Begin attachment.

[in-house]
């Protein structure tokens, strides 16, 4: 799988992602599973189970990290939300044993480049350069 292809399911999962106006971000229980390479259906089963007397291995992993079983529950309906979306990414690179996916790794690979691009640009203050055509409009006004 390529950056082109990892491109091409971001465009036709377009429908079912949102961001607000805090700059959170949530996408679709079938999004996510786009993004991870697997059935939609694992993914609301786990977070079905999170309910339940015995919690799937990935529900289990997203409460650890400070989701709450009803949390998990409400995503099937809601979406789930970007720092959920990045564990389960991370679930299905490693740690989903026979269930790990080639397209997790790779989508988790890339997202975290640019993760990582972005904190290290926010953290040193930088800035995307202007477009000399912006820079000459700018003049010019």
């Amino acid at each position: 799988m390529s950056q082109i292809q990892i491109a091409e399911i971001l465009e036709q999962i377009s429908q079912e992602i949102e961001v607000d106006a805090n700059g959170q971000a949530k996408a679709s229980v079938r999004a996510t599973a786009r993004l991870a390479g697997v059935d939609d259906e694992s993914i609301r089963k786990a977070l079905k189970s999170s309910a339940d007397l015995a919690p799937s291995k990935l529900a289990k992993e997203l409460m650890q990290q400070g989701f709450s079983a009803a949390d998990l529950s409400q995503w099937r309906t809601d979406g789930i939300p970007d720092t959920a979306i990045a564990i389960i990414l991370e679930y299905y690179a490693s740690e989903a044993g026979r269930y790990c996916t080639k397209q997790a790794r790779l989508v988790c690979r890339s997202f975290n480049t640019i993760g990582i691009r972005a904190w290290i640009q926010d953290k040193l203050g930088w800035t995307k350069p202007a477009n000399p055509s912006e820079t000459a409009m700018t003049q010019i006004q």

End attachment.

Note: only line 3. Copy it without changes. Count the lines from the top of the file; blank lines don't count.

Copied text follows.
């Amino acid at each position: 799988m390529s950056q082109i292809q990892i491109a091409e399911i971001l465009e036709q999962i377009s429908q079912e992602i949102e961001v607000d106006a805090n700059g959170q971000a949530k996408a679709s229980v079938r999004a996510t599973a786009r993004l991870a390479g697997v059935d939609d259906e694992s993914i609301r089963k786990a977070l079905k189970s999170s309910a339940d007397l015995a919690p799937s291995k990935l529900a289990k992993e997203l409460m650890q990290q400070g989701f709450s079983a009803a949390d998990l529950s409400q995503w099937r309906t809601d979406g789930i939300p970007d720092t959920a979306i990045a564990i389960i990414l991370e679930y299905y690179a490693s740690e989903a044993g026979r269930y790990c996916t080639k397209q997790a790794r790779l989508v988790c690979r890339s997202f975290n480049t640019i993760g990582i691009r972005a904190w290290i640009q926010d953290k040193l203050g930088w800035t995307k350069p202007a477009n000399p055509s912006e820079t000459a409009m700018t003049q010019i006004q």